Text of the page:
#GAPol: State Rep. Golick Introduces Basic Civil Rights Bill

Despite being the birthplace of Martin Luther King, Jr., Georgia is one of 5 states (all in the South) which still does not have civil rights legislation protecting basic classes from discrimination in public accommodations. A bill, HB 849, has been introduced by State Rep. Rich Golick (R-Smyrna) to fix this. From the AJC:

Rep. Rich Golick (R-Smyrna)

But legislation introduced Tuesday by the chairman of the House Judiciary Non-Civil Committee would end that distinction. It would ban businesses from turning away customers based on their race, color, religion or national origin and apply to hotels, restaurants, gas stations, entertainment venues and other service industries.

The bill is modeled after federal civil rights law passed in 1964, the chief sponsor, Rep. Rich Golick, R-Smyrna, said.

“I believe that 99-something percent of Georgia businesses who would potentially be affected by this bill are run by good people who would never discriminate against anyone — and therefore have nothing to worry about,” Golick said. “But the possibility does exist and we have nothing in our state law to address it.”

Like federal accommodations law, House Bill 849 would not ban discrimination based on gender or sexual preference.

Golick called his proposal a proper starting point. “My hope is that the General Assembly in collaboration with the governor will expand that list and be as inclusive as possible when it comes to the issue of anti-discrimination,” he said.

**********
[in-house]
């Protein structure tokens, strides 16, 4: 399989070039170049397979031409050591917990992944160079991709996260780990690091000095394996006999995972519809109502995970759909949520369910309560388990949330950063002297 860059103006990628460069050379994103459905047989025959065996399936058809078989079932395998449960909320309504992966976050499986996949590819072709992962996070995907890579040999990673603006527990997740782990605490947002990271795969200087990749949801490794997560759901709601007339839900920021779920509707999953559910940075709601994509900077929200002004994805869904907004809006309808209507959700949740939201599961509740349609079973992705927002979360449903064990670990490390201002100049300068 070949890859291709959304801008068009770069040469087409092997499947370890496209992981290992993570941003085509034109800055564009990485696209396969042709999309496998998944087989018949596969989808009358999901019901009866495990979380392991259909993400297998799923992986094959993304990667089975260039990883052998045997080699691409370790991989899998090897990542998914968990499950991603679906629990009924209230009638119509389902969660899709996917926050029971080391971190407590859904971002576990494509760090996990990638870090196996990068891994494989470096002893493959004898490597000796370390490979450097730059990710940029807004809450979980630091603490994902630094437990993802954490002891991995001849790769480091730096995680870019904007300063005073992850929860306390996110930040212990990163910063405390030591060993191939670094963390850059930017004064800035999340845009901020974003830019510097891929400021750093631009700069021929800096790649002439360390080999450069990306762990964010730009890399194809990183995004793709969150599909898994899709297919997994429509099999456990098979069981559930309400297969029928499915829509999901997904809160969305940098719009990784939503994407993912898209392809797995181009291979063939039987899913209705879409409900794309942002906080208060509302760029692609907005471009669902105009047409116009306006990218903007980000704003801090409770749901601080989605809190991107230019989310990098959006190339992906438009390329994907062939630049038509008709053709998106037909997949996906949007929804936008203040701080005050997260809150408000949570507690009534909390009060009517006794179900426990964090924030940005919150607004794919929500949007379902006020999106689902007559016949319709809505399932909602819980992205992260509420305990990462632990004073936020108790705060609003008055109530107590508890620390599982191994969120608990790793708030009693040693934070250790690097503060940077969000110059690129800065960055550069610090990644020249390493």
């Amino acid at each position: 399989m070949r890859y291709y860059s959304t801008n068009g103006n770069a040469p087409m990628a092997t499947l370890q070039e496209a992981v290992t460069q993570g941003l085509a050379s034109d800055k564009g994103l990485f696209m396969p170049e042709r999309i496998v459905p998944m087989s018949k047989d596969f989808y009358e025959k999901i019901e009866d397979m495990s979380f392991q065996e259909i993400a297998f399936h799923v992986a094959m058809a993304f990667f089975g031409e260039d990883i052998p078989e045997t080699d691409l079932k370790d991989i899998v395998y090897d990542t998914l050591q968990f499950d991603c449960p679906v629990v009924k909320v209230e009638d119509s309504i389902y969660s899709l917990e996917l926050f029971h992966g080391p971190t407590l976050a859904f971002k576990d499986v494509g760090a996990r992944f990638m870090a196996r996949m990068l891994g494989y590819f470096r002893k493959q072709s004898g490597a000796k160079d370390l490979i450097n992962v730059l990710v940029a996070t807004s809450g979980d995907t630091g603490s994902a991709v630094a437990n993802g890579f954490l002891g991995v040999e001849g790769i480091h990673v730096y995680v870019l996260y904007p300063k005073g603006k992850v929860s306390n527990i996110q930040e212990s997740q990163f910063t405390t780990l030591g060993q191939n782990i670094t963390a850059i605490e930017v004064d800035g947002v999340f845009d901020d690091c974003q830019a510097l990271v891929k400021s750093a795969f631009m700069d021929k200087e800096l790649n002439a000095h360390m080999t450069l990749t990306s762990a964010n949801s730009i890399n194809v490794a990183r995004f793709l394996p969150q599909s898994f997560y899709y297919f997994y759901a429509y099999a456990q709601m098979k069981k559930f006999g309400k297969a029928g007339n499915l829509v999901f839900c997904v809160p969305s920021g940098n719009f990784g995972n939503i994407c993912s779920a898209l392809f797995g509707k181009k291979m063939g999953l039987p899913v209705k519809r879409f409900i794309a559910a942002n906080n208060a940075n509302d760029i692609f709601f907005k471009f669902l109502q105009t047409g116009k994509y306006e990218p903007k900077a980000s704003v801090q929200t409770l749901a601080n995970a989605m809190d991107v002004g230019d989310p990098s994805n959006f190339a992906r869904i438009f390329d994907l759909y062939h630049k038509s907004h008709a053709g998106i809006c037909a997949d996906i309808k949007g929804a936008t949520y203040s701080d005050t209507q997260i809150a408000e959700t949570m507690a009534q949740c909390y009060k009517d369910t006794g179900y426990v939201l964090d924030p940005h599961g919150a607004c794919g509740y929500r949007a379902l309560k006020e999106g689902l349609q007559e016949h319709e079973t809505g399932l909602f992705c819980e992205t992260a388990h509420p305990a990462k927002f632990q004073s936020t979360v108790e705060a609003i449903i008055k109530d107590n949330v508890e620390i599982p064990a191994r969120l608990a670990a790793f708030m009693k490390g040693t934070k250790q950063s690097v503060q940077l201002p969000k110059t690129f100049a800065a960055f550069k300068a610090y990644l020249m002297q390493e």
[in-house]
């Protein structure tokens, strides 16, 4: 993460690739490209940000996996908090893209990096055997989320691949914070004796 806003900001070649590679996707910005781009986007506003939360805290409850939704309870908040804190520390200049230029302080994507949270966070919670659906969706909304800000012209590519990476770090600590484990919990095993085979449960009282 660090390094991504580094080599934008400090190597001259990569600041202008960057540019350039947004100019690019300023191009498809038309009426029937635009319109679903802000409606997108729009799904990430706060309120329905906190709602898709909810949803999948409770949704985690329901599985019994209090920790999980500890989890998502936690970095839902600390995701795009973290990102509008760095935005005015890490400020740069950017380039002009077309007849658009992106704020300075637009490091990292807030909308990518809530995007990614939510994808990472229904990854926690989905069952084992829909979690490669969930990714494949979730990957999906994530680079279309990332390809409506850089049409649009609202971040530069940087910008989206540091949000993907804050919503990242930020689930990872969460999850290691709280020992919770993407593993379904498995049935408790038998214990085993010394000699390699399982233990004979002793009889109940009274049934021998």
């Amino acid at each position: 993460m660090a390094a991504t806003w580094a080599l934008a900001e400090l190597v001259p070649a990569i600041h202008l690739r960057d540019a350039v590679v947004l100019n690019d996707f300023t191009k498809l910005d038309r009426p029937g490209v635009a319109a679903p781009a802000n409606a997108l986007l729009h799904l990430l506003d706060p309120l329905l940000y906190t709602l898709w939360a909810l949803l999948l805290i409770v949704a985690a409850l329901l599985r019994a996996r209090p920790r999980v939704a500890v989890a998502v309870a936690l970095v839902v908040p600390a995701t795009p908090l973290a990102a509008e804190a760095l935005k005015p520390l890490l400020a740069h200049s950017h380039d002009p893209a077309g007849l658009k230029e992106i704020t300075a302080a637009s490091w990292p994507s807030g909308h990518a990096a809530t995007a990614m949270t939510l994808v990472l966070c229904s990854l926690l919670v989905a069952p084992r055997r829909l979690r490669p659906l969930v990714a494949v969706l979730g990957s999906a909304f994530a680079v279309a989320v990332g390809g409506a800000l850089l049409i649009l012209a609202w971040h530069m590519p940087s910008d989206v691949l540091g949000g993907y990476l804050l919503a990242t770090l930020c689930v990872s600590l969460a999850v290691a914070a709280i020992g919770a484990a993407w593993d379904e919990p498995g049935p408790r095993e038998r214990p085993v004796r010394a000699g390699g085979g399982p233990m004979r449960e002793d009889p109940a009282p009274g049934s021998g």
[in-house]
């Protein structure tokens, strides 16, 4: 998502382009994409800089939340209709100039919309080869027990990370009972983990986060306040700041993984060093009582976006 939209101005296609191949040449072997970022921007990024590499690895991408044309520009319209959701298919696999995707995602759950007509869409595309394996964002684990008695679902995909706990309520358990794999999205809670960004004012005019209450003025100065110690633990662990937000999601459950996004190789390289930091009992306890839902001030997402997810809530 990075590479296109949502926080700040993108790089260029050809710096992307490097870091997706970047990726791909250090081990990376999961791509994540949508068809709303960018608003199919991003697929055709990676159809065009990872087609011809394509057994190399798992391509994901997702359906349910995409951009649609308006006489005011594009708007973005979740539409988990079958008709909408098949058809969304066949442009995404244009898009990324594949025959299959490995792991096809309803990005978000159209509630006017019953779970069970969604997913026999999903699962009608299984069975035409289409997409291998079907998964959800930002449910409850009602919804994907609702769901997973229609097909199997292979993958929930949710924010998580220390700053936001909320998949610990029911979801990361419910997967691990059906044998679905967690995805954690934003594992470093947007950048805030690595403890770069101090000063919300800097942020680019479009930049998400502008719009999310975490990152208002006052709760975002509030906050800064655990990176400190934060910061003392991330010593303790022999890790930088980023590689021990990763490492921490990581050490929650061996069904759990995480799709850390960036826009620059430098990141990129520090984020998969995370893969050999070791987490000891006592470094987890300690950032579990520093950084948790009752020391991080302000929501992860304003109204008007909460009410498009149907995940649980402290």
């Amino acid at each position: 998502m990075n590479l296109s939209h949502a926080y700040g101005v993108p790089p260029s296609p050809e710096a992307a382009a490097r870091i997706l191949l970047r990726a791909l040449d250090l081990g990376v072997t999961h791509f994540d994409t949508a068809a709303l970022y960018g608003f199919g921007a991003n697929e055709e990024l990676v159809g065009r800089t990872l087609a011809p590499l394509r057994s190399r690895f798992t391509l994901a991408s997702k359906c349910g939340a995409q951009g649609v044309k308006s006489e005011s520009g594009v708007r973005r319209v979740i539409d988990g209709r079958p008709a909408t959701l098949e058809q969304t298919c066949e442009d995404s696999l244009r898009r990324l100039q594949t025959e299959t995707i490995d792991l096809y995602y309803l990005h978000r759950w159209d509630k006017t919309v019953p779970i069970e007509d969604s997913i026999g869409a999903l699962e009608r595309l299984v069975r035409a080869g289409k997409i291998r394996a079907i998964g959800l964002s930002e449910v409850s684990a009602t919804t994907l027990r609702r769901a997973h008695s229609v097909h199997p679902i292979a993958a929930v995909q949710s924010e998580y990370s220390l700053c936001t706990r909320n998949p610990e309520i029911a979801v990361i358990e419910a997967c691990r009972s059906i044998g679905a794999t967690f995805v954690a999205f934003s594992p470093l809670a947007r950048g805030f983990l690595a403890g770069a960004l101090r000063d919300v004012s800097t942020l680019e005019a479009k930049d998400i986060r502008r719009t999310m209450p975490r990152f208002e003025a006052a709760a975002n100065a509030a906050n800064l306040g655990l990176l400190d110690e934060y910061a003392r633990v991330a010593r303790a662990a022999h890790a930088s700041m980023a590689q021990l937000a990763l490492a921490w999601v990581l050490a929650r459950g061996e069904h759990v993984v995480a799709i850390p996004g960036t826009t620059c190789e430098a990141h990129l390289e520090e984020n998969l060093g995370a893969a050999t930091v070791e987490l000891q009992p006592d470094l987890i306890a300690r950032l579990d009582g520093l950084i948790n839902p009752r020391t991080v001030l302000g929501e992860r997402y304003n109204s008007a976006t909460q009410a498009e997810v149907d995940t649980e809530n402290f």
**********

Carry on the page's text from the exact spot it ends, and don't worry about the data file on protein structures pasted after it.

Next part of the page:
The bill is being co-sponsored by Columbus’ own long-serving representative, Calvin Smyre (D-Columbus), in addition to Speaker Pro Tem Jan Jones, R-Milton, Judiciary Committee Chairman Wendell Willard, R-Sandy Springs, House Minority Leader Stacey Abrams, D-Atlanta, and openly-LGBT member Rep. Karla Drenner, D-Avondale Estates.

How would it work? More from the AJC:

HB 849 would allow people who believe they are victims of discrimination to file a complaint before the state Commission on Equal Opportunity. The commission would then launch an investigation and, upon a finding that discrimination likely occurred, it would file a formal charge against the business. A hearing would then be held before a board that could award compensatory damages to the aggrieved person and impose a fine against the business.

I would also like to see this bill pass. If even this bill, without SOGI protections, can’t overcome the hue and cry over “forced” accommodations in the General Assembly, then Georgians across the board will have left a gaping hole that MLK fought to fill.


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